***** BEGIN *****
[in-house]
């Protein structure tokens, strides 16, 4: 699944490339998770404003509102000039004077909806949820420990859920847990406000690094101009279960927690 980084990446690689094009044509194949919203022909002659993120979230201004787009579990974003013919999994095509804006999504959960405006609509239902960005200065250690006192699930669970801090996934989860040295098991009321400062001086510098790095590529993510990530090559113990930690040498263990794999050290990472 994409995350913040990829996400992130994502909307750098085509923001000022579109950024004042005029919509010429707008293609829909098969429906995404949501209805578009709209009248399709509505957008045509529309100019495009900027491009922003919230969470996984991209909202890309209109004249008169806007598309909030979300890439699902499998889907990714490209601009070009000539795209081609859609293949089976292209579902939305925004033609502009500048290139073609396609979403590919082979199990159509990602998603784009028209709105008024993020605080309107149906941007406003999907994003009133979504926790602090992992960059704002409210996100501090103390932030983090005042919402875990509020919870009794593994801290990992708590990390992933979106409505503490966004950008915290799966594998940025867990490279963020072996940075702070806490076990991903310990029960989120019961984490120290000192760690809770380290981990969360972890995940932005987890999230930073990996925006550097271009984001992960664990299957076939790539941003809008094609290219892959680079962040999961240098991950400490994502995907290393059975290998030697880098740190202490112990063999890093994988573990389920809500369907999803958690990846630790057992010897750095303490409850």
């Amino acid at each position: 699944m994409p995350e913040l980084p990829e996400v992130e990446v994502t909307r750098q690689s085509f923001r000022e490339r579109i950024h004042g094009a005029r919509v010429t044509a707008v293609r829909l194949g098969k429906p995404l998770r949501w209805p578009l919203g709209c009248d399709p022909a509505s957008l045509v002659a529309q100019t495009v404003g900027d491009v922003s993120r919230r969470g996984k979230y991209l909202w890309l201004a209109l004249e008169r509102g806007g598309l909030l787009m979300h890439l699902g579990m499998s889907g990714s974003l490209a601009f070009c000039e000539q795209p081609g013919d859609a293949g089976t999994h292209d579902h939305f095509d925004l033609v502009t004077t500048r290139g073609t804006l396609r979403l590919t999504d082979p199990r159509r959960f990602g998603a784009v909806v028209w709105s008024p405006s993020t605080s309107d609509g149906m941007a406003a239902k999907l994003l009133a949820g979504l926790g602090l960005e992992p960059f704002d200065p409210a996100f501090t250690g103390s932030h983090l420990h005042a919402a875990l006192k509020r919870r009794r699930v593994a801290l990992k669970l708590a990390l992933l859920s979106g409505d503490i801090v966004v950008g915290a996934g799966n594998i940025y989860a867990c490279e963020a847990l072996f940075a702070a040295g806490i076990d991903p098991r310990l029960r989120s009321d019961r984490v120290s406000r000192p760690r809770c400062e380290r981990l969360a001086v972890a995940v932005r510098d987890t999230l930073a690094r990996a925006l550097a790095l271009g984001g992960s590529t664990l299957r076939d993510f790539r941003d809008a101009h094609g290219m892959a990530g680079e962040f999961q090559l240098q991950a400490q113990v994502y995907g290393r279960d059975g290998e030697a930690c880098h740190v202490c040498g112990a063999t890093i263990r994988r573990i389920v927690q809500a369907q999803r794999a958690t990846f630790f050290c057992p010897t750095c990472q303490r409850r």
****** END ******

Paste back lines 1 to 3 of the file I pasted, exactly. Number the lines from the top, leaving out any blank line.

[in-house]
């Protein structure tokens, strides 16, 4: 699944490339998770404003509102000039004077909806949820420990859920847990406000690094101009279960927690 980084990446690689094009044509194949919203022909002659993120979230201004787009579990974003013919999994095509804006999504959960405006609509239902960005200065250690006192699930669970801090996934989860040295098991009321400062001086510098790095590529993510990530090559113990930690040498263990794999050290990472 994409995350913040990829996400992130994502909307750098085509923001000022579109950024004042005029919509010429707008293609829909098969429906995404949501209805578009709209009248399709509505957008045509529309100019495009900027491009922003919230969470996984991209909202890309209109004249008169806007598309909030979300890439699902499998889907990714490209601009070009000539795209081609859609293949089976292209579902939305925004033609502009500048290139073609396609979403590919082979199990159509990602998603784009028209709105008024993020605080309107149906941007406003999907994003009133979504926790602090992992960059704002409210996100501090103390932030983090005042919402875990509020919870009794593994801290990992708590990390992933979106409505503490966004950008915290799966594998940025867990490279963020072996940075702070806490076990991903310990029960989120019961984490120290000192760690809770380290981990969360972890995940932005987890999230930073990996925006550097271009984001992960664990299957076939790539941003809008094609290219892959680079962040999961240098991950400490994502995907290393059975290998030697880098740190202490112990063999890093994988573990389920809500369907999803958690990846630790057992010897750095303490409850």
């Amino acid at each position: 699944m994409p995350e913040l980084p990829e996400v992130e990446v994502t909307r750098q690689s085509f923001r000022e490339r579109i950024h004042g094009a005029r919509v010429t044509a707008v293609r829909l194949g098969k429906p995404l998770r949501w209805p578009l919203g709209c009248d399709p022909a509505s957008l045509v002659a529309q100019t495009v404003g900027d491009v922003s993120r919230r969470g996984k979230y991209l909202w890309l201004a209109l004249e008169r509102g806007g598309l909030l787009m979300h890439l699902g579990m499998s889907g990714s974003l490209a601009f070009c000039e000539q795209p081609g013919d859609a293949g089976t999994h292209d579902h939305f095509d925004l033609v502009t004077t500048r290139g073609t804006l396609r979403l590919t999504d082979p199990r159509r959960f990602g998603a784009v909806v028209w709105s008024p405006s993020t605080s309107d609509g149906m941007a406003a239902k999907l994003l009133a949820g979504l926790g602090l960005e992992p960059f704002d200065p409210a996100f501090t250690g103390s932030h983090l420990h005042a919402a875990l006192k509020r919870r009794r699930v593994a801290l990992k669970l708590a990390l992933l859920s979106g409505d503490i801090v966004v950008g915290a996934g799966n594998i940025y989860a867990c490279e963020a847990l072996f940075a702070a040295g806490i076990d991903p098991r310990l029960r989120s009321d019961r984490v120290s406000r000192p760690r809770c400062e380290r981990l969360a001086v972890a995940v932005r510098d987890t999230l930073a690094r990996a925006l550097a790095l271009g984001g992960s590529t664990l299957r076939d993510f790539r941003d809008a101009h094609g290219m892959a990530g680079e962040f999961q090559l240098q991950a400490q113990v994502y995907g290393r279960d059975g290998e030697a930690c880098h740190v202490c040498g112990a063999t890093i263990r994988r573990i389920v927690q809500a369907q999803r794999a958690t990846f630790f050290c057992p010897t750095c990472q303490r409850r």